A team from the Institut Néel has won the 2023 European Inventor Award


The team made up of Patricia de Rango, Daniel Fruchart, Albin Chaise, Michel Jehan and Nataliya Skryabina has won the European Patent Office's 2023 European Inventor Award in the 'Research' category.

On July 4th 2023 the five members of a team associating CNRS researchers and the industrial company Jomi-Leman were rewarded with the European Inventor Award 2023 in the 'Research' category for their invention of a safe and practical way of storing hydrogen in solid form. They were also awarded the Public Prize voted for by Internet users.

The European Patent Office1 ,was founded to strengthen cooperation on patents in Europe. Each year since 2006 the EPO has rewarded inventors working individually or in teams whose innovations have provided "solutions that address some of the greatest challenges of our time" and obtained European patents.

© European Patent Office

The French team came first among over 600 candidates and has developed an atomic structure and a process for storing hydrogen in the form of a solid disc based on magnesium hydride (MgH2) and graphite. Patricia de Rango, a CNRS research professor working at the Institut Néel (CNRS) designed the disc's storage tanks and analysed the development processes and characteristics of the chemical compounds concerned.

This is a safer solution than others because the gas is more stable and does not ignite when heated. The system also makes it easier to store and transport hydrogen and consumes less energy which is of course of key importance in combating climate change. Another advantage is that the disc can be stored for years without it degrading.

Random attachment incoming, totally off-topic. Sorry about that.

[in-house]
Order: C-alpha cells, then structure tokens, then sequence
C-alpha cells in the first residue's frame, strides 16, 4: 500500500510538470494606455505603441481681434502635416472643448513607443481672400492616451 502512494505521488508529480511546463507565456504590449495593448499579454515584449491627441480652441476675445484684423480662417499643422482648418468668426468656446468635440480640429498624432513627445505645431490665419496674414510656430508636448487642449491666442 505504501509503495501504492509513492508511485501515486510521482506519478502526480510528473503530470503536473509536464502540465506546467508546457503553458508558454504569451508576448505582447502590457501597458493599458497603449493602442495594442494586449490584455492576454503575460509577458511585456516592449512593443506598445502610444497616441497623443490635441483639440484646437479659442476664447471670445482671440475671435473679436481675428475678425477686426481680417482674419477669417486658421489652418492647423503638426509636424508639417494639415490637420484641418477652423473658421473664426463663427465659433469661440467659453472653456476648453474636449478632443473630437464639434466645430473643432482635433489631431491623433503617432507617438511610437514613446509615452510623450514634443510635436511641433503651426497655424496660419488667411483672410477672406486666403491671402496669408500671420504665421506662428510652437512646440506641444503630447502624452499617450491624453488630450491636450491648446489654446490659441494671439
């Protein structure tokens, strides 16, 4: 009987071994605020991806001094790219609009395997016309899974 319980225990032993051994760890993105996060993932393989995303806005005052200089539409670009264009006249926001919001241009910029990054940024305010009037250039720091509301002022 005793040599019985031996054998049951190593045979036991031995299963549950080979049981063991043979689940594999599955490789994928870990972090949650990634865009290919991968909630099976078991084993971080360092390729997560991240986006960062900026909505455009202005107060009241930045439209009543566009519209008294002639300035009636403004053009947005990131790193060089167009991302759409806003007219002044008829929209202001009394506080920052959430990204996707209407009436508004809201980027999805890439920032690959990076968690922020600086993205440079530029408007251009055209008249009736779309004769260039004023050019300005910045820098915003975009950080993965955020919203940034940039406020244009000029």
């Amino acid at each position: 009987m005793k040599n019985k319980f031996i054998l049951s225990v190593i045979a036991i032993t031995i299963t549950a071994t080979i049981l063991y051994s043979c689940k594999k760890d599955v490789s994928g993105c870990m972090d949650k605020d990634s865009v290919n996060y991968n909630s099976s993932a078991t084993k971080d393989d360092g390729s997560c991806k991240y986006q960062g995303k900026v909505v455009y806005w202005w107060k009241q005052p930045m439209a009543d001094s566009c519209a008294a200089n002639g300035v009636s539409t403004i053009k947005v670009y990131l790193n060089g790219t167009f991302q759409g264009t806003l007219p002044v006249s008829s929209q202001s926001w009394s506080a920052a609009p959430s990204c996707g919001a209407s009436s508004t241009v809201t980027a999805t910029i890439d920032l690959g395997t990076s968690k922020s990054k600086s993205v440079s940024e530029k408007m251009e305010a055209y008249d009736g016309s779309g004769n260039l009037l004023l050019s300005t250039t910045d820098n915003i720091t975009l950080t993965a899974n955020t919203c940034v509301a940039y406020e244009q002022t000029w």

All of these factors mean this solution is highly likely to respond to the demands in the sector which could thus use hydrogen to a greater extent. This gas is three times more energetic than fossil fuels but usually takes up more space. It also requires considerable energy to compress and store hydrogen in liquid form or as a very high pressure gas. The team has already marketed the invention in Europe, Australia and Japan. "The quest for green, renewable and abundant energy is one of humanity's primary concerns. Hydrogen has great potential but its storage and distribution raise questions of logistics and safety. This award sets us on a path to a decarbonised future, applying our hydrogen storage solution on an industrial scale" stated the winning team in the Office's press release.

  • 11. The European Patent Office (EPO) is one of the largest public service organisations in Europe, employing some 6300 staff. Its headquarters are in Munich and it also has a branch in The Hague and offices in Berlin, Vienna and Brussels. The EPO's centralised and uniform patent granting procedure means inventors can obtain high-quality patent protection in up to 44 countries, covering a market of around 700 million people. The EPO is also the world's leading authority on patent information and patent searches.